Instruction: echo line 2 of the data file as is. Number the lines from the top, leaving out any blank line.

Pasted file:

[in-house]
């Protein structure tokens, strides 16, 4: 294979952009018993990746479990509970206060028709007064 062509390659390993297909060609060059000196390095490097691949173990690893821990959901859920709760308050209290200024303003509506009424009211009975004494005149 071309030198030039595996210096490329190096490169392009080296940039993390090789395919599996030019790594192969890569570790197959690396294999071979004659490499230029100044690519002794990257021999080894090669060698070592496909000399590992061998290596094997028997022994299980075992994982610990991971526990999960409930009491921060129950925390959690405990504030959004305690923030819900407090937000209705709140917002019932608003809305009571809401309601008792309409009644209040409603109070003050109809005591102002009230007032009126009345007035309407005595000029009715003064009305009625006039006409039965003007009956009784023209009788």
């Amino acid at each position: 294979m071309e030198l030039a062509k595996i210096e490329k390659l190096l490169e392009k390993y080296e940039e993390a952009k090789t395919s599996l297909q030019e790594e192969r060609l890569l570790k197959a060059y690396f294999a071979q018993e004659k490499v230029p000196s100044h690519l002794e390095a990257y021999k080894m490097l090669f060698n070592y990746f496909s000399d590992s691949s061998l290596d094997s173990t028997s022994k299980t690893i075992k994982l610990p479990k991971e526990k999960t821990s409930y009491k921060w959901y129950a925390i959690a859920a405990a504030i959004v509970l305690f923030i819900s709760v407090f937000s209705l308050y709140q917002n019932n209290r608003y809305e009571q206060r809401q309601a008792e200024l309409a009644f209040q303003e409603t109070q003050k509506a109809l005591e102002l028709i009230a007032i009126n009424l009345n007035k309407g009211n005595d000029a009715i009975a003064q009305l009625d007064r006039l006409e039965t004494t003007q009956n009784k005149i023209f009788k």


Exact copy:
């Protein structure tokens, strides 16, 4: 294979952009018993990746479990509970206060028709007064 062509390659390993297909060609060059000196390095490097691949173990690893821990959901859920709760308050209290200024303003509506009424009211009975004494005149 071309030198030039595996210096490329190096490169392009080296940039993390090789395919599996030019790594192969890569570790197959690396294999071979004659490499230029100044690519002794990257021999080894090669060698070592496909000399590992061998290596094997028997022994299980075992994982610990991971526990999960409930009491921060129950925390959690405990504030959004305690923030819900407090937000209705709140917002019932608003809305009571809401309601008792309409009644209040409603109070003050109809005591102002009230007032009126009345007035309407005595000029009715003064009305009625006039006409039965003007009956009784023209009788």